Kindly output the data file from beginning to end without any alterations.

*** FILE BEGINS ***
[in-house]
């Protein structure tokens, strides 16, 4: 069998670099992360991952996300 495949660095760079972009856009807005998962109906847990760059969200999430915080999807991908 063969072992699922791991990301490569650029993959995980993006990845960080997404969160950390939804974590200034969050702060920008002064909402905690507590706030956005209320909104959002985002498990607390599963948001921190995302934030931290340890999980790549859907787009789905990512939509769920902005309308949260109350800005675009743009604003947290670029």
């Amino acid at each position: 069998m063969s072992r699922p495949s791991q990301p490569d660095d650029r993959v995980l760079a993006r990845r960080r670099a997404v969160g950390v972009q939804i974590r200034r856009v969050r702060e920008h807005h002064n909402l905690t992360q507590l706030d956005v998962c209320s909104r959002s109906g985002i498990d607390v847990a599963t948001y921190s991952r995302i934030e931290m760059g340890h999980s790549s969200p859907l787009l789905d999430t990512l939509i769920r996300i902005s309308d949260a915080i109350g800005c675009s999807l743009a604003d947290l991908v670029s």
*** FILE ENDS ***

[in-house]
């Protein structure tokens, strides 16, 4: 069998670099992360991952996300 495949660095760079972009856009807005998962109906847990760059969200999430915080999807991908 063969072992699922791991990301490569650029993959995980993006990845960080997404969160950390939804974590200034969050702060920008002064909402905690507590706030956005209320909104959002985002498990607390599963948001921190995302934030931290340890999980790549859907787009789905990512939509769920902005309308949260109350800005675009743009604003947290670029």
């Amino acid at each position: 069998m063969s072992r699922p495949s791991q990301p490569d660095d650029r993959v995980l760079a993006r990845r960080r670099a997404v969160g950390v972009q939804i974590r200034r856009v969050r702060e920008h807005h002064n909402l905690t992360q507590l706030d956005v998962c209320s909104r959002s109906g985002i498990d607390v847990a599963t948001y921190s991952r995302i934030e931290m760059g340890h999980s790549s969200p859907l787009l789905d999430t990512l939509i769920r996300i902005s309308d949260a915080i109350g800005c675009s999807l743009a604003d947290l991908v670029s």